Taylor graduated from Tennessee State in 2004 with a bachelor's degree in aeronautics and industry technology and a minor in biology. With plans to go to graduate school that fall, Taylor squeezed in one more NASA internship before getting serious about her graduate studies. She returned to Ames, this time to the human factors group. She worked on the Cockpit Displays of Traffic Information project, which researched ways to improve cockpit displays in aircraft and spacecraft. Taylor was involved in the engineering design of cockpits, but also worked with a psychologist to design a cockpit that was more user-friendly for pilots.

"That was really neat because I got to see how NASA was focused on how people interact with space technology," Taylor said.

In the fall of 2004, Taylor entered graduate school at the University of Washington, studying technical communication with a concentration in user interface design in the College of Engineering. That area of study allowed her to apply some of the human factors and usability experience she gained at NASA Ames to her graduate studies. She described her focus in graduate school as "engineering design with the human in mind."

After her first year in graduate school, in the summer of 2005, Taylor worked at NASA's Jet Propulsion Laboratory as part of the Mechanical and Robotics Technology Group. Taylor developed validation requirements and testing procedures for the next-generation rover SuperBot and analyzed its mobility, maneuverability and endurance in lunar and Martian environments. SuperBot is a modular, multifunctional and reconfigurable robotic platform that can change shape, size and functionality based on its mission.

"All day I got to watch the rovers play and follow the commands, test to make sure the rovers were meeting the requirements and take the feedback back to design," she said. Taylor said the project gave her a first-hand look on where NASA is going with rovers and how rovers can assist in building permanent structures on Mars.

Taylor pursued one other NASA project as a graduate student. In 2006, she applied for NASA's Spaceward Bound project. The project, organized by NASA Ames, takes students and teachers to explore the extreme environments on Earth as analogs for human exploration of the moon and Mars.

LaTasha Taylor wearing a spacesuit and standing next to an all-terrain vehicle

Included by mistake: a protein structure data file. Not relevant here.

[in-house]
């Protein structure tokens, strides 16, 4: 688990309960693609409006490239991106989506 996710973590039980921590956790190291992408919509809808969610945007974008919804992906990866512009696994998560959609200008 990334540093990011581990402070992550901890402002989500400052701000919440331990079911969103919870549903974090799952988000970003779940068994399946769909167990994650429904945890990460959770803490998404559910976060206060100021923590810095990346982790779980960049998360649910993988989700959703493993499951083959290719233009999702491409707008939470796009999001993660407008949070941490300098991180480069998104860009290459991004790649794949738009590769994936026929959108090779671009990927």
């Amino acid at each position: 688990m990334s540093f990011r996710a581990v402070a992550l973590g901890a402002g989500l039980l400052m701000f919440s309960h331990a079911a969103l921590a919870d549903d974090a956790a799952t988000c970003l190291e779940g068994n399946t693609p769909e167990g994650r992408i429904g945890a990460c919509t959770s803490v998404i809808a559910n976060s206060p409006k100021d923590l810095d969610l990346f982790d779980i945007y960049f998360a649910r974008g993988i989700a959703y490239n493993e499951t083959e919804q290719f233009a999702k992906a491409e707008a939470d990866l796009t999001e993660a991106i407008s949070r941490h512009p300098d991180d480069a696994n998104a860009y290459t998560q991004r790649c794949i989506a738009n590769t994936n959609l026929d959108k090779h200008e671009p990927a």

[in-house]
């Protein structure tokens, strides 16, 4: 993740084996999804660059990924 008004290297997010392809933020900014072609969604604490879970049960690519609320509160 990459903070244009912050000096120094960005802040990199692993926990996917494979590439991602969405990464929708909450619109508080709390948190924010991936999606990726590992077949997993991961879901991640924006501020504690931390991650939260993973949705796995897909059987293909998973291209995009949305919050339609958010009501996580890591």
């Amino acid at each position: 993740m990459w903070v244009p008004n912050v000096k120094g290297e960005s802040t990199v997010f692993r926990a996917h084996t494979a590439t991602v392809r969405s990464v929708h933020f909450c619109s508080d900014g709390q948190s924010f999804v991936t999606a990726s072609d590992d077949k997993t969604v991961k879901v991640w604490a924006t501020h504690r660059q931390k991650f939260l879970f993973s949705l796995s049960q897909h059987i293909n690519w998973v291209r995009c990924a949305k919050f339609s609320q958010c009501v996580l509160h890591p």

LaTasha Taylor spent two weeks at the Mars Desert Research Station in Utah in an environment simulating the living and working conditions on the moon and Mars. Image Credit: LaTasha Taylor

In December 2006, Taylor participated in the project's third expedition, which sent undergraduate and graduate students and teachers to the Mars Desert Research Station in Utah for two-week-long simulations of living and working conditions on the moon and Mars.

Taylor was again able to combine engineering and biology by going out into the extreme desert conditions and collecting samples and then bringing them to the lab and analyzing them.

"They needed someone to look at how we, as astronauts, were using the equipment and using the suits to maneuver around the research station," Taylor explained. "When we were on our rovers were our suits comfortable? Was there good visibility in helmets? ... We were the guinea pigs to see if we did send astronauts to Mars would these suits be something they could use?

"I got to kind of be the astronaut and experience things the astronauts would do in the environment they could be in."

Taylor finished the master's degree program in June 2007. She is now a space systems engineer at Lockheed Martin's Advance Technology Center in Palo Alto, Calif., in the Solar and Astrophysics Laboratory, supporting the design of solar telescopes used to monitor the sun’s activity.

She said the thread that ties all of her research projects together is the opportunity to share her experiences with students at inner city schools, community centers and special events. She tells young people about the importance of studying science, technology, engineering and mathematics, and shares how she did it and how they can do it too.

Taylor said the multiple NASA experiences and the variety of the projects have made her a more well-rounded engineer. And she's not done yet. She plans to pursue a doctoral degree in a field that will bring together space exploration, astrobiology and engineering and to apply to join the Astronaut Corps at the next opportunity.

Related Resources
NASA Ames Research Center
NASA Jet Propulsion Laboratory
NASA Johnson Space Center
Reduced Gravity Student Flight Opportunities  →
Spaceward Bound  →
Mars Astrobiology and Research Technology Experiment
NASA Astrobiology Institute   →
NASA Education Web Site   →

Heather R. Smith/NASA Educational Technology Services